Default

    I can't say about lighter Leviathins, but in 12- and 14-weight they're a dream. In fact I like them better in cold water than I do in 80+ degree blue water. If anything, the rap on them would be that they're too limp in hot water, especially when the wind is blowing and you've stripped in a lot of line.


    Probably a difference in bottom types on the snagging. Most places we fish you get one cast per fly, if it's not weedless and you're truly getting to the bottom.

    Tie in your weedless loop at the back of the bend so it doesn't interfere with the short shank between the barb and bend (I do it with fly tying thread, then a thin layer of epoxy). When you bring mono forward to the head to form the loop, adjust it so the loop only extends slightly past the point. 20# is too light, and 30# is barely enough for big flies. And 60# is definitely too heavy. Brand of line affects stiffness, obviously. I'm talking about Maxima here. If using Ande I'd probably drop to 30#.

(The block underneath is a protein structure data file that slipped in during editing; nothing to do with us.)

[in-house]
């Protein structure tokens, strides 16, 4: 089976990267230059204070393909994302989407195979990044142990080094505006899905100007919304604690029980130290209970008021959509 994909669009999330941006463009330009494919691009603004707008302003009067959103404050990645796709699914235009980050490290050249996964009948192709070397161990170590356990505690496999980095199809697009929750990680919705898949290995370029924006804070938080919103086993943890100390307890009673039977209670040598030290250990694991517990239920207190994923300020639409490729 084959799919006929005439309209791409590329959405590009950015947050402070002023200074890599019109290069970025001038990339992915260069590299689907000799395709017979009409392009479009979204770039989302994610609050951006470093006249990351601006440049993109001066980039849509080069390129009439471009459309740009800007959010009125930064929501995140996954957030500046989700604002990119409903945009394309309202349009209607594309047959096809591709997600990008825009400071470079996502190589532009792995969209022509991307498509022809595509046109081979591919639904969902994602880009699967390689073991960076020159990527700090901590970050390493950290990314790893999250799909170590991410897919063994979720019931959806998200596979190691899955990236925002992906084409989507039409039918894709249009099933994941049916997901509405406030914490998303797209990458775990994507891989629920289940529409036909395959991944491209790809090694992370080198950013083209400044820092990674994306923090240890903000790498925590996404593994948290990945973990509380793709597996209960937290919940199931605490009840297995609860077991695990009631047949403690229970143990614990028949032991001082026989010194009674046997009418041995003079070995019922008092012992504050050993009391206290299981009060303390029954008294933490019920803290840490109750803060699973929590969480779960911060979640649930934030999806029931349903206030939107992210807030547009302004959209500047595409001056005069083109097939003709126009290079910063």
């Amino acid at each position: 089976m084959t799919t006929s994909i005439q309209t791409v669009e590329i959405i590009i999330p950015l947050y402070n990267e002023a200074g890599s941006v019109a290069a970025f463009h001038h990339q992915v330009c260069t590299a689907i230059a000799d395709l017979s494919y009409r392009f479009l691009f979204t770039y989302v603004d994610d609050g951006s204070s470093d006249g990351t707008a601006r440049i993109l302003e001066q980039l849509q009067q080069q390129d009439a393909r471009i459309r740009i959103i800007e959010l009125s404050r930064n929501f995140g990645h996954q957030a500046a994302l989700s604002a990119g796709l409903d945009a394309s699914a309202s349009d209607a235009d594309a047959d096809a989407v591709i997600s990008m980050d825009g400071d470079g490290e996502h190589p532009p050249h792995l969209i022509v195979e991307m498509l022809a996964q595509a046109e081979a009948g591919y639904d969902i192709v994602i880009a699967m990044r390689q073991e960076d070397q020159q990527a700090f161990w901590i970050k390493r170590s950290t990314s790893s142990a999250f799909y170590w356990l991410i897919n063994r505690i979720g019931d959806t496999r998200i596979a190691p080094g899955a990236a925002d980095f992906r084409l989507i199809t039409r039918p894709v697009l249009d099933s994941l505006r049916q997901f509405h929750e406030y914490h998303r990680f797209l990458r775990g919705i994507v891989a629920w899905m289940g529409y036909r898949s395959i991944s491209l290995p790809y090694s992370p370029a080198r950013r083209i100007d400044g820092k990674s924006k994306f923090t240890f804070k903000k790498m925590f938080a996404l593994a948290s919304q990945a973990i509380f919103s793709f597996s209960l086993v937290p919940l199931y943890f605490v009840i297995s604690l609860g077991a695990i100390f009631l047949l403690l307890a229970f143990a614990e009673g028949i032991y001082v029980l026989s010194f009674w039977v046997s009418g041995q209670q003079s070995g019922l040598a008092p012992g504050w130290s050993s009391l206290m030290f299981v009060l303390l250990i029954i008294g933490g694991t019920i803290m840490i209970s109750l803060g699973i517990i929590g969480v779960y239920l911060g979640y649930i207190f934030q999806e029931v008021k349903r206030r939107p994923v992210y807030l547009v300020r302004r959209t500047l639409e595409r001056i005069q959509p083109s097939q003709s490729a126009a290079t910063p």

BTW, I even tie weedless flies when the humpies, silvers or chums are dense around river mouths and snagging is a problem. For typical #4 salmon flies 15# or 12# Maxima is just about right. I know "weedless" salmon flies sound weird, but when snagging is a problem, you'll be really proud that you keep a few in a dark corner of your box.